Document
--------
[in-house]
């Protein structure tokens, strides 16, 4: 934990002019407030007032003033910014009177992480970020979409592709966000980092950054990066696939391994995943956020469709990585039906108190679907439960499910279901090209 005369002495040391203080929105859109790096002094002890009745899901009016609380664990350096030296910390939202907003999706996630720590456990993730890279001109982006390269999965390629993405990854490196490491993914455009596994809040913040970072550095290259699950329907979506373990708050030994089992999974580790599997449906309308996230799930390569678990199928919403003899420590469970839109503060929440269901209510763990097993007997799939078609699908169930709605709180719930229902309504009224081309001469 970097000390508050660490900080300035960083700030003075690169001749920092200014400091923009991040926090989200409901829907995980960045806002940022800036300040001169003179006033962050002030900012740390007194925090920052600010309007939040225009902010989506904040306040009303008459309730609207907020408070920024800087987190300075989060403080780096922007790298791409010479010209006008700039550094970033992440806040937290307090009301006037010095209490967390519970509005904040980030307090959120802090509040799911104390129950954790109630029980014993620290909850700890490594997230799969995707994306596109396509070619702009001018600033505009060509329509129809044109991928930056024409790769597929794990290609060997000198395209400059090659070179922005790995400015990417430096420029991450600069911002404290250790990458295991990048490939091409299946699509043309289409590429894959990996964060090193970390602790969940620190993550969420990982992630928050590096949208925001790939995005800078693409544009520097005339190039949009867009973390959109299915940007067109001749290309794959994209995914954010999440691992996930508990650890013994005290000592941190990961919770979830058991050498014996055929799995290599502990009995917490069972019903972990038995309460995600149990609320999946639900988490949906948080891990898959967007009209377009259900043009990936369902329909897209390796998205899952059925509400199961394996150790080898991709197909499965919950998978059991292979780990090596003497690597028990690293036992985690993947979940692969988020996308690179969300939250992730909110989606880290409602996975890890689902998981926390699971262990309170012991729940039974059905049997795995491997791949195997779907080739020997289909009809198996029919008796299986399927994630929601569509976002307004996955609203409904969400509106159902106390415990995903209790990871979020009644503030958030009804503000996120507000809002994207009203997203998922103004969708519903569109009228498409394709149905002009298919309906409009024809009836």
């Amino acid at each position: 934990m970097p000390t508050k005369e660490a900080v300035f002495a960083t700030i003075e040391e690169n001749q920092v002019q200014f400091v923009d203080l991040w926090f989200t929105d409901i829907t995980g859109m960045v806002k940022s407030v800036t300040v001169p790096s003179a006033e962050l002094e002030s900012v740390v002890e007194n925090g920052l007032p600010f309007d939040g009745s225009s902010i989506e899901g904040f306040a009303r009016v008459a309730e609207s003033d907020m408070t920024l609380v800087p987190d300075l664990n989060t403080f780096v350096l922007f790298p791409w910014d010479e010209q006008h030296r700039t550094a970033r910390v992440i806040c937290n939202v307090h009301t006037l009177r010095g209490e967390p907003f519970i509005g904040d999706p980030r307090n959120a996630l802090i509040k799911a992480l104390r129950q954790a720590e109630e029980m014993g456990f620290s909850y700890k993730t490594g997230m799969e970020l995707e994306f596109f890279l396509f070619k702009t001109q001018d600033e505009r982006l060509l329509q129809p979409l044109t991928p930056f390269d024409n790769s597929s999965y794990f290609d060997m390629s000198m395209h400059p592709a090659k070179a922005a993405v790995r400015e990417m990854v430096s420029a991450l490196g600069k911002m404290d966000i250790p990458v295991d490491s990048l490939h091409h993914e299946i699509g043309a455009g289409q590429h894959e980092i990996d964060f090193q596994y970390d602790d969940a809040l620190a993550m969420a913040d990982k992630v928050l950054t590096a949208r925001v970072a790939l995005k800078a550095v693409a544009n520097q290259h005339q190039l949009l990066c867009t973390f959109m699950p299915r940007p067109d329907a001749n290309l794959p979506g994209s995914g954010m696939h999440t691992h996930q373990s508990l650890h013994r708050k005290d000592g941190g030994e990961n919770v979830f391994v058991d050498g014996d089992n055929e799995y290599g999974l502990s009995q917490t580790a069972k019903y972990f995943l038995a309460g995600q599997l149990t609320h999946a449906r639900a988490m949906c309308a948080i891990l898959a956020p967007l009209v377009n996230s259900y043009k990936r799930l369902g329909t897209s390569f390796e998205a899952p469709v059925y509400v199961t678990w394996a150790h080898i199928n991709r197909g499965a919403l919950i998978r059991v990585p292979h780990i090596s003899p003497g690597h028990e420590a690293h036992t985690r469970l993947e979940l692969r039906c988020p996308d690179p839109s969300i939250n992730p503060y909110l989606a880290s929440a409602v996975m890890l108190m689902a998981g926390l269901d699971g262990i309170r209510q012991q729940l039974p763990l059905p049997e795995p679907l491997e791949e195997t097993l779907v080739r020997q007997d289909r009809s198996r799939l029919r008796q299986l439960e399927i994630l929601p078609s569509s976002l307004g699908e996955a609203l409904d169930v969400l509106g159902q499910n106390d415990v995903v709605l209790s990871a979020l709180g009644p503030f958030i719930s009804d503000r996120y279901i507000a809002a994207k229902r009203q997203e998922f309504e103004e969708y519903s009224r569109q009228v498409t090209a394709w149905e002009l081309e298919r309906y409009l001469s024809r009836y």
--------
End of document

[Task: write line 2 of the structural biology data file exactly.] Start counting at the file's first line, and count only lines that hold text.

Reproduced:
């Protein structure tokens, strides 16, 4: 934990002019407030007032003033910014009177992480970020979409592709966000980092950054990066696939391994995943956020469709990585039906108190679907439960499910279901090209 005369002495040391203080929105859109790096002094002890009745899901009016609380664990350096030296910390939202907003999706996630720590456990993730890279001109982006390269999965390629993405990854490196490491993914455009596994809040913040970072550095290259699950329907979506373990708050030994089992999974580790599997449906309308996230799930390569678990199928919403003899420590469970839109503060929440269901209510763990097993007997799939078609699908169930709605709180719930229902309504009224081309001469 970097000390508050660490900080300035960083700030003075690169001749920092200014400091923009991040926090989200409901829907995980960045806002940022800036300040001169003179006033962050002030900012740390007194925090920052600010309007939040225009902010989506904040306040009303008459309730609207907020408070920024800087987190300075989060403080780096922007790298791409010479010209006008700039550094970033992440806040937290307090009301006037010095209490967390519970509005904040980030307090959120802090509040799911104390129950954790109630029980014993620290909850700890490594997230799969995707994306596109396509070619702009001018600033505009060509329509129809044109991928930056024409790769597929794990290609060997000198395209400059090659070179922005790995400015990417430096420029991450600069911002404290250790990458295991990048490939091409299946699509043309289409590429894959990996964060090193970390602790969940620190993550969420990982992630928050590096949208925001790939995005800078693409544009520097005339190039949009867009973390959109299915940007067109001749290309794959994209995914954010999440691992996930508990650890013994005290000592941190990961919770979830058991050498014996055929799995290599502990009995917490069972019903972990038995309460995600149990609320999946639900988490949906948080891990898959967007009209377009259900043009990936369902329909897209390796998205899952059925509400199961394996150790080898991709197909499965919950998978059991292979780990090596003497690597028990690293036992985690993947979940692969988020996308690179969300939250992730909110989606880290409602996975890890689902998981926390699971262990309170012991729940039974059905049997795995491997791949195997779907080739020997289909009809198996029919008796299986399927994630929601569509976002307004996955609203409904969400509106159902106390415990995903209790990871979020009644503030958030009804503000996120507000809002994207009203997203998922103004969708519903569109009228498409394709149905002009298919309906409009024809009836």